Contrary to what one might believe, this conflict is still very much alive today. The words themselves have only slightly changed so that we now talk about development and « backwardness ». In 1986, well-known professor and historian, Henock Trouillot spoke out against this situation, stating, « You have to have worked in a rural school to understand the contempt with which the teachers look upon their pupils. »(5)
These teachers apparently are responding to the same reflexes as young agronomists from the 1978-1982 class who complained to their minister about the living conditions during work experience in the country. « Like doctors and engineers, agronomists are agents for civilisation. As academics, they must set an example in hygiene. In fact, their social rank demands it. »(6)
It is hard to believe that they could talk thus about their fellow citizens. In response, popular practice would have the rural Haiti was commonly referred to as « the estranged countryside ».
Nothing more needs to be said about this divide that everyone denies. What is more important is that we understand its origins and in order to do this we need to go back to the time of the Independence. In 1800, the colony counted a large number of slaves (an estimated two thirds of the total population according to Moreau de Saint Mery). They were born in Africa and not long before had been sent to Haiti on the slave ships. The African-born bossales were assigned the hardest agricultural tasks. They mixed with slaves born in Saint Domingo (Creoles) and black and mulatto freed slaves.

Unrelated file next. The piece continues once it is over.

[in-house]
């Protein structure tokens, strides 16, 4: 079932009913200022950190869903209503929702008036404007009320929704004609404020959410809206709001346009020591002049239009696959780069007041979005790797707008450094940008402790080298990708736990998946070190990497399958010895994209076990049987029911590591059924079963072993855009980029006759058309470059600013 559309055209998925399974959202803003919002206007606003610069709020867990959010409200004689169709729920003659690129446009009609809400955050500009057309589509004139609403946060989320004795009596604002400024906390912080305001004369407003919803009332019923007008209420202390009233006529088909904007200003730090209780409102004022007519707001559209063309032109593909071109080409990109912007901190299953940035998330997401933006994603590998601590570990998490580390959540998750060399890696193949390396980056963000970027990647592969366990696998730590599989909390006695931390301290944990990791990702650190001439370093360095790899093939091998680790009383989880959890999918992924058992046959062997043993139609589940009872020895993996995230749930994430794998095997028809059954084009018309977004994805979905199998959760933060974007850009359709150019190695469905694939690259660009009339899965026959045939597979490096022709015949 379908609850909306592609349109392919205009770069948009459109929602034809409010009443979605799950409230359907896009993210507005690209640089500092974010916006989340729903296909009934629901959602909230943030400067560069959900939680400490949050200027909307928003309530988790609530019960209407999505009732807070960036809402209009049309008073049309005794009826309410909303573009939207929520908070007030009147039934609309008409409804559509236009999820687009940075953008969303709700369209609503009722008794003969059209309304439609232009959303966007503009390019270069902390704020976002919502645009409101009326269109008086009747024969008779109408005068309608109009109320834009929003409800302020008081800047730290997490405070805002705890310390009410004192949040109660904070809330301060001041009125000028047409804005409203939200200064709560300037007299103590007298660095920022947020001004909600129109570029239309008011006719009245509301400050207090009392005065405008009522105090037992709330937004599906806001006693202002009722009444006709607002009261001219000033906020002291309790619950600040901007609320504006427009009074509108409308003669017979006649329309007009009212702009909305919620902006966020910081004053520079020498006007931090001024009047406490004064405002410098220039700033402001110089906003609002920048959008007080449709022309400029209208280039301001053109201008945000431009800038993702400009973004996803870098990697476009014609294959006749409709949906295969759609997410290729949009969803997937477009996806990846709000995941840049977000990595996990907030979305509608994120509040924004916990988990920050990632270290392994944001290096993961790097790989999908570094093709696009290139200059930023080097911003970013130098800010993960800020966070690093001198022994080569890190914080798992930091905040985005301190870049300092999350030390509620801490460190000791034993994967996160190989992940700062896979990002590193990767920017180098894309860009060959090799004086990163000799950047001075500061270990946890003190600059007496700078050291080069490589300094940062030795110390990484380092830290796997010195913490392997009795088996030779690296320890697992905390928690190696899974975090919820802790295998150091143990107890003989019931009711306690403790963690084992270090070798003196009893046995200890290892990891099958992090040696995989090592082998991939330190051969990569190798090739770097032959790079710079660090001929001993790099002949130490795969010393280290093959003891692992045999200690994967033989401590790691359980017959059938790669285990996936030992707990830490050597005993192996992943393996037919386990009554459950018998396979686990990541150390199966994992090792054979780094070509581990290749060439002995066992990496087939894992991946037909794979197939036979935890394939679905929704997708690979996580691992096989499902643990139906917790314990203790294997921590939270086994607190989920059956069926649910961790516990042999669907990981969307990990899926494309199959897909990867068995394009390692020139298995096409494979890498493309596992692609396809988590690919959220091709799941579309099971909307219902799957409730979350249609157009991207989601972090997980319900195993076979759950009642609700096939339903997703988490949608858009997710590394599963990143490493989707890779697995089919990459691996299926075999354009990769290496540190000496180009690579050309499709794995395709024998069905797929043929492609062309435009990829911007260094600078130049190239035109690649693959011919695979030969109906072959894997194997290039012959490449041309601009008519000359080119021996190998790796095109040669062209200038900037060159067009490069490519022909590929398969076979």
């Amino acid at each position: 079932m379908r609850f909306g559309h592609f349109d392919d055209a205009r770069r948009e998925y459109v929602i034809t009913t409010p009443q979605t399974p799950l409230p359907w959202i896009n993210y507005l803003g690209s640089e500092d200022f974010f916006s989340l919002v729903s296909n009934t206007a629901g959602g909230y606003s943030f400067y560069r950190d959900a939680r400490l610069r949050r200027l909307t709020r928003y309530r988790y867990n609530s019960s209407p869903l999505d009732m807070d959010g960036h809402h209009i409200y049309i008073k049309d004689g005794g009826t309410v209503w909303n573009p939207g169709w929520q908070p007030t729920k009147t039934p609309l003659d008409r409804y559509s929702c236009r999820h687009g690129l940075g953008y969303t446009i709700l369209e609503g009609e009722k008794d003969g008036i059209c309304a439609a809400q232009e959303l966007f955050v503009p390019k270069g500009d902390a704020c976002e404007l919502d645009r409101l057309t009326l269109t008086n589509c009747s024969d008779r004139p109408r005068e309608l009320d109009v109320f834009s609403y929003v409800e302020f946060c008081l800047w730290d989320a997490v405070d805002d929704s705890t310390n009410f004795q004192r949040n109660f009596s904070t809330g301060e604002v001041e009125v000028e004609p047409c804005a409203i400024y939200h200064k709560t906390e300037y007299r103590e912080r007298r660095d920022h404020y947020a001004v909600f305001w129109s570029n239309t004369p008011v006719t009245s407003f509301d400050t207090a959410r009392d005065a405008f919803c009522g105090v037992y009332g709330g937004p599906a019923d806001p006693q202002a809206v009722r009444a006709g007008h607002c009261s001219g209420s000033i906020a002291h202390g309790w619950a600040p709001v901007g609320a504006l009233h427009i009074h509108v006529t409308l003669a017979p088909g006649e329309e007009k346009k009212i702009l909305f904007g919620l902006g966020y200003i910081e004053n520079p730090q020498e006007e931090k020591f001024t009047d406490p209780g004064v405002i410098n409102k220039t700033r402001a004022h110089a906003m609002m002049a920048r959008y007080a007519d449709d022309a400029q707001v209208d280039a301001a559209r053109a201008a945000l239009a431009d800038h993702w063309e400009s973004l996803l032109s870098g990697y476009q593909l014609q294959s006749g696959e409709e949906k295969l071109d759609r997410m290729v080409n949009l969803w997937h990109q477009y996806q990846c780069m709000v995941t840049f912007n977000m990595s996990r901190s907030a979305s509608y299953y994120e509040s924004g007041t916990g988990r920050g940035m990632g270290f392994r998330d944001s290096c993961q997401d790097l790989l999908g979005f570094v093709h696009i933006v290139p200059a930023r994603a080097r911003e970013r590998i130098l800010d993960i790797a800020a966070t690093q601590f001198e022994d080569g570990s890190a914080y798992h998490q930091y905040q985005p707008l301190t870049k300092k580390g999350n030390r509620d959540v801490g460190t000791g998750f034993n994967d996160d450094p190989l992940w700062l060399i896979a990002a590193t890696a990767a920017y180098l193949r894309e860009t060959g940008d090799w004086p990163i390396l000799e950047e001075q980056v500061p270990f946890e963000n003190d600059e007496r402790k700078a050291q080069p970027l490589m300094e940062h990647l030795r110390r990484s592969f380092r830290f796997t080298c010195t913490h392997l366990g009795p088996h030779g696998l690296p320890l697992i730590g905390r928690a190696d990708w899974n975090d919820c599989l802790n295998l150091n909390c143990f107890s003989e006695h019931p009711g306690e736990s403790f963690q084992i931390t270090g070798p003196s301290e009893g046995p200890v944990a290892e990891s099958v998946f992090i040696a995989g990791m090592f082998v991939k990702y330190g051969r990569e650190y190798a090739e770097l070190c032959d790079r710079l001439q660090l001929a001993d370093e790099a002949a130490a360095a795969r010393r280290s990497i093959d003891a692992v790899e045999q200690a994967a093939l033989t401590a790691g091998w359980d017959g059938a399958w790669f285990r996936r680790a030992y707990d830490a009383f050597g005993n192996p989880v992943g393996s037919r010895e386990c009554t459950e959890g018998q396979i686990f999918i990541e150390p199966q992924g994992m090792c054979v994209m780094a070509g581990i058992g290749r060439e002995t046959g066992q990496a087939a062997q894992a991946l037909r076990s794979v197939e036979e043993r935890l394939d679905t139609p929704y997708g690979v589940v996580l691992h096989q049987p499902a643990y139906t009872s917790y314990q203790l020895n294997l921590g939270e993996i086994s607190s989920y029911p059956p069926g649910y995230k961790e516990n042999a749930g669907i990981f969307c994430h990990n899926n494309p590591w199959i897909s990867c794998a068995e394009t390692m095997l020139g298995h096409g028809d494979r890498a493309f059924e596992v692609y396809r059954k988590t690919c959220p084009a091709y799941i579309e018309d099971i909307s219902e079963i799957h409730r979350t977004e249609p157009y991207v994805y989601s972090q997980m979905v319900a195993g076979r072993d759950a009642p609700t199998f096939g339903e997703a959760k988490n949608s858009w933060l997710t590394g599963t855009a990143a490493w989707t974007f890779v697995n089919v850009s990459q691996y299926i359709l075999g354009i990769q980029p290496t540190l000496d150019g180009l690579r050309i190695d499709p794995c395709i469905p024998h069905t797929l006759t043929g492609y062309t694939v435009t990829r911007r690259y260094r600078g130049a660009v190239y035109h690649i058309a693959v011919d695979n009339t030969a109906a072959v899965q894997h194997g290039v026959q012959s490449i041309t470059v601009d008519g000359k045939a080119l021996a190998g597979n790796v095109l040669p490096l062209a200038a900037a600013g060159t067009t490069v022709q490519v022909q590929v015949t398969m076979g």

These Africans were more like former captives than former slaves and at one time even saved the independence. Contrary to the Creole colonial army that rallied to General Leclerc when he returned to re-conquer the island, the bossales rose against Bonaparte’s troops, taking refuge in the mountains. They helped to exhaust and then contain the enemy while waiting for the majority of the « colonial » troops to rally to their cause and ensure that Desslines had victory in the end.